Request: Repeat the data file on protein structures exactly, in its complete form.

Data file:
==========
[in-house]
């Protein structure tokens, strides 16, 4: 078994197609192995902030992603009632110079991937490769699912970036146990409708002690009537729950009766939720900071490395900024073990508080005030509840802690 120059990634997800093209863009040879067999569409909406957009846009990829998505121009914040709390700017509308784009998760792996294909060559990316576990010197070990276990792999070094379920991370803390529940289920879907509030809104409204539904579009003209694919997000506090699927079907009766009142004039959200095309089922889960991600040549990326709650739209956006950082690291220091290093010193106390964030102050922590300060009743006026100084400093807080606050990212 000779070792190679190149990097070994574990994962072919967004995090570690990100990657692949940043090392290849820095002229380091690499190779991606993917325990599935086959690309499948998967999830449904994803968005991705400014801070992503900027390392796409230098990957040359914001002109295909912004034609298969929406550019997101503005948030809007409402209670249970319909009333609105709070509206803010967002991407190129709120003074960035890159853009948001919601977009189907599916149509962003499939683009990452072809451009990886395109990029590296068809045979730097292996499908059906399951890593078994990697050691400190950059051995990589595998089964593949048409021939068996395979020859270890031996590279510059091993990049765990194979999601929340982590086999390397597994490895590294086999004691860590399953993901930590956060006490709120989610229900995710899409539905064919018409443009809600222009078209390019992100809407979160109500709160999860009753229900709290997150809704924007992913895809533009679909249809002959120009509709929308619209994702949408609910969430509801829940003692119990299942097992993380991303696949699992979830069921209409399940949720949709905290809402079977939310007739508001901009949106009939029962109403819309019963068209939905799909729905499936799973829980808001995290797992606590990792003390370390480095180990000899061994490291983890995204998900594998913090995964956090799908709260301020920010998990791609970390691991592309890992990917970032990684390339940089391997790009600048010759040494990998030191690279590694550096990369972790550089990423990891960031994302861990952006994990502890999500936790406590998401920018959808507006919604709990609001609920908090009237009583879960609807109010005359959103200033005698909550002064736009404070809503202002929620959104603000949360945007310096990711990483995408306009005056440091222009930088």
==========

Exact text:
[in-house]
């Protein structure tokens, strides 16, 4: 078994197609192995902030992603009632110079991937490769699912970036146990409708002690009537729950009766939720900071490395900024073990508080005030509840802690 120059990634997800093209863009040879067999569409909406957009846009990829998505121009914040709390700017509308784009998760792996294909060559990316576990010197070990276990792999070094379920991370803390529940289920879907509030809104409204539904579009003209694919997000506090699927079907009766009142004039959200095309089922889960991600040549990326709650739209956006950082690291220091290093010193106390964030102050922590300060009743006026100084400093807080606050990212 000779070792190679190149990097070994574990994962072919967004995090570690990100990657692949940043090392290849820095002229380091690499190779991606993917325990599935086959690309499948998967999830449904994803968005991705400014801070992503900027390392796409230098990957040359914001002109295909912004034609298969929406550019997101503005948030809007409402209670249970319909009333609105709070509206803010967002991407190129709120003074960035890159853009948001919601977009189907599916149509962003499939683009990452072809451009990886395109990029590296068809045979730097292996499908059906399951890593078994990697050691400190950059051995990589595998089964593949048409021939068996395979020859270890031996590279510059091993990049765990194979999601929340982590086999390397597994490895590294086999004691860590399953993901930590956060006490709120989610229900995710899409539905064919018409443009809600222009078209390019992100809407979160109500709160999860009753229900709290997150809704924007992913895809533009679909249809002959120009509709929308619209994702949408609910969430509801829940003692119990299942097992993380991303696949699992979830069921209409399940949720949709905290809402079977939310007739508001901009949106009939029962109403819309019963068209939905799909729905499936799973829980808001995290797992606590990792003390370390480095180990000899061994490291983890995204998900594998913090995964956090799908709260301020920010998990791609970390691991592309890992990917970032990684390339940089391997790009600048010759040494990998030191690279590694550096990369972790550089990423990891960031994302861990952006994990502890999500936790406590998401920018959808507006919604709990609001609920908090009237009583879960609807109010005359959103200033005698909550002064736009404070809503202002929620959104603000949360945007310096990711990483995408306009005056440091222009930088």